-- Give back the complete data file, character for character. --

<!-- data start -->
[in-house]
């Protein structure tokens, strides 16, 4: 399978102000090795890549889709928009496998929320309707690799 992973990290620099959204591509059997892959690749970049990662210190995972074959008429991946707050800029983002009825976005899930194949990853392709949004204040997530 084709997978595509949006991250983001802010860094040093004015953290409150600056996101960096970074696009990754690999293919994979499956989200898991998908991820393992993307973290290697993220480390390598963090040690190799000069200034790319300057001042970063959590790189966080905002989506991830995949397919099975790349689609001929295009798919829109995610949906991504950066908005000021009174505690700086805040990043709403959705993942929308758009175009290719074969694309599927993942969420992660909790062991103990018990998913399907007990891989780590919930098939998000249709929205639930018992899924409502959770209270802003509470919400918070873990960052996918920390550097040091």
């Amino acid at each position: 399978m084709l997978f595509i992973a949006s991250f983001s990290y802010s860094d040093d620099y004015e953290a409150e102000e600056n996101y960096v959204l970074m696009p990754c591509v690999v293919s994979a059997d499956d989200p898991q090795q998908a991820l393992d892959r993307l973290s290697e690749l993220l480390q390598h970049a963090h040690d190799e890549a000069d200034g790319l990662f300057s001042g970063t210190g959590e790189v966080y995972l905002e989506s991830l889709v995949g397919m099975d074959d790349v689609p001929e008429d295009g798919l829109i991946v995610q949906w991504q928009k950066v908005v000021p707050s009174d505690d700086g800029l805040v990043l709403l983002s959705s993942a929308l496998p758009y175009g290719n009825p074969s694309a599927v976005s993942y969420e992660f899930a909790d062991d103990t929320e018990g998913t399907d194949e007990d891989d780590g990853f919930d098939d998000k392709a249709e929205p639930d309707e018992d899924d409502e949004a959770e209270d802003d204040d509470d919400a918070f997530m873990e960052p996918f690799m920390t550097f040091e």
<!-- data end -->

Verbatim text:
[in-house]
């Protein structure tokens, strides 16, 4: 399978102000090795890549889709928009496998929320309707690799 992973990290620099959204591509059997892959690749970049990662210190995972074959008429991946707050800029983002009825976005899930194949990853392709949004204040997530 084709997978595509949006991250983001802010860094040093004015953290409150600056996101960096970074696009990754690999293919994979499956989200898991998908991820393992993307973290290697993220480390390598963090040690190799000069200034790319300057001042970063959590790189966080905002989506991830995949397919099975790349689609001929295009798919829109995610949906991504950066908005000021009174505690700086805040990043709403959705993942929308758009175009290719074969694309599927993942969420992660909790062991103990018990998913399907007990891989780590919930098939998000249709929205639930018992899924409502959770209270802003509470919400918070873990960052996918920390550097040091």
């Amino acid at each position: 399978m084709l997978f595509i992973a949006s991250f983001s990290y802010s860094d040093d620099y004015e953290a409150e102000e600056n996101y960096v959204l970074m696009p990754c591509v690999v293919s994979a059997d499956d989200p898991q090795q998908a991820l393992d892959r993307l973290s290697e690749l993220l480390q390598h970049a963090h040690d190799e890549a000069d200034g790319l990662f300057s001042g970063t210190g959590e790189v966080y995972l905002e989506s991830l889709v995949g397919m099975d074959d790349v689609p001929e008429d295009g798919l829109i991946v995610q949906w991504q928009k950066v908005v000021p707050s009174d505690d700086g800029l805040v990043l709403l983002s959705s993942a929308l496998p758009y175009g290719n009825p074969s694309a599927v976005s993942y969420e992660f899930a909790d062991d103990t929320e018990g998913t399907d194949e007990d891989d780590g990853f919930d098939d998000k392709a249709e929205p639930d309707e018992d899924d409502e949004a959770e209270d802003d204040d509470d919400a918070f997530m873990e960052p996918f690799m920390t550097f040091e």